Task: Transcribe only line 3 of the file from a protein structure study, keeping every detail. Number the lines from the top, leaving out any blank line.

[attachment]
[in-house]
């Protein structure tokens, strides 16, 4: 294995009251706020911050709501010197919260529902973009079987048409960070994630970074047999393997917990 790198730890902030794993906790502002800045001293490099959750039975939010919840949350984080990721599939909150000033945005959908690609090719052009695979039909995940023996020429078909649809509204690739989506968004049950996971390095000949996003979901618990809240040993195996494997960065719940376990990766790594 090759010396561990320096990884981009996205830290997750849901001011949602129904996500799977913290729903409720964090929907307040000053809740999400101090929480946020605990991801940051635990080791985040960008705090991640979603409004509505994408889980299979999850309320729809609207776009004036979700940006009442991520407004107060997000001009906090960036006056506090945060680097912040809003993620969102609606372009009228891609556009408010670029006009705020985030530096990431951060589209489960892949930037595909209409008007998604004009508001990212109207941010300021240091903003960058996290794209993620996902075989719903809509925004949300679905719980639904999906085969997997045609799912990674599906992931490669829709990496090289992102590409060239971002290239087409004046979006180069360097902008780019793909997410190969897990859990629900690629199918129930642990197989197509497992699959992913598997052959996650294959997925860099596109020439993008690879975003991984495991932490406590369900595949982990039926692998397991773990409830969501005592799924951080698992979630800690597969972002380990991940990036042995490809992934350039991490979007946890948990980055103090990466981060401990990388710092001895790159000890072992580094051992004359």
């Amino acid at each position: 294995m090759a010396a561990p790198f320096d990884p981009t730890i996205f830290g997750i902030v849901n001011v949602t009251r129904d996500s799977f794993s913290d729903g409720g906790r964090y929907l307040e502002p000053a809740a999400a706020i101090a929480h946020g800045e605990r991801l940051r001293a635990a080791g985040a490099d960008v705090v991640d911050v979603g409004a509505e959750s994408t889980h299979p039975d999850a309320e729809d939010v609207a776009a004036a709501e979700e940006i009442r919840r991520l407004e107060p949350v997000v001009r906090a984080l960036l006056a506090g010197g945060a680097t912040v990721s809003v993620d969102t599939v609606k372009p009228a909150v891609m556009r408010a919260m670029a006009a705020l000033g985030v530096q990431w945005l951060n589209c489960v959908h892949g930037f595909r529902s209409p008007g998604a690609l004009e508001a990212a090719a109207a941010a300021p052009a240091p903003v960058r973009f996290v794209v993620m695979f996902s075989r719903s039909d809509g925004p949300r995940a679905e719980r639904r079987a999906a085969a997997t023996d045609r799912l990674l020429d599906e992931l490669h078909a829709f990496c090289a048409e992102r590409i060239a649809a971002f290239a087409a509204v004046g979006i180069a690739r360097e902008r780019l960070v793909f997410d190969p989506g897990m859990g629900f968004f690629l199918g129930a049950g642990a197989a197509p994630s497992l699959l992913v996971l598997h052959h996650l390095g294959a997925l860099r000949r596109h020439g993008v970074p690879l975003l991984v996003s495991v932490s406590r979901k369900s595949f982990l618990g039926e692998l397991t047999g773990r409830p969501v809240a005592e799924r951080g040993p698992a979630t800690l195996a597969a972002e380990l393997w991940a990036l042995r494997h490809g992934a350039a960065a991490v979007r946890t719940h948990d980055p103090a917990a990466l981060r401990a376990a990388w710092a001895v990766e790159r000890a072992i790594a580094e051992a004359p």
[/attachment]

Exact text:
């Amino acid at each position: 294995m090759a010396a561990p790198f320096d990884p981009t730890i996205f830290g997750i902030v849901n001011v949602t009251r129904d996500s799977f794993s913290d729903g409720g906790r964090y929907l307040e502002p000053a809740a999400a706020i101090a929480h946020g800045e605990r991801l940051r001293a635990a080791g985040a490099d960008v705090v991640d911050v979603g409004a509505e959750s994408t889980h299979p039975d999850a309320e729809d939010v609207a776009a004036a709501e979700e940006i009442r919840r991520l407004e107060p949350v997000v001009r906090a984080l960036l006056a506090g010197g945060a680097t912040v990721s809003v993620d969102t599939v609606k372009p009228a909150v891609m556009r408010a919260m670029a006009a705020l000033g985030v530096q990431w945005l951060n589209c489960v959908h892949g930037f595909r529902s209409p008007g998604a690609l004009e508001a990212a090719a109207a941010a300021p052009a240091p903003v960058r973009f996290v794209v993620m695979f996902s075989r719903s039909d809509g925004p949300r995940a679905e719980r639904r079987a999906a085969a997997t023996d045609r799912l990674l020429d599906e992931l490669h078909a829709f990496c090289a048409e992102r590409i060239a649809a971002f290239a087409a509204v004046g979006i180069a690739r360097e902008r780019l960070v793909f997410d190969p989506g897990m859990g629900f968004f690629l199918g129930a049950g642990a197989a197509p994630s497992l699959l992913v996971l598997h052959h996650l390095g294959a997925l860099r000949r596109h020439g993008v970074p690879l975003l991984v996003s495991v932490s406590r979901k369900s595949f982990l618990g039926e692998l397991t047999g773990r409830p969501v809240a005592e799924r951080g040993p698992a979630t800690l195996a597969a972002e380990l393997w991940a990036l042995r494997h490809g992934a350039a960065a991490v979007r946890t719940h948990d980055p103090a917990a990466l981060r401990a376990a990388w710092a001895v990766e790159r000890a072992i790594a580094e051992a004359p």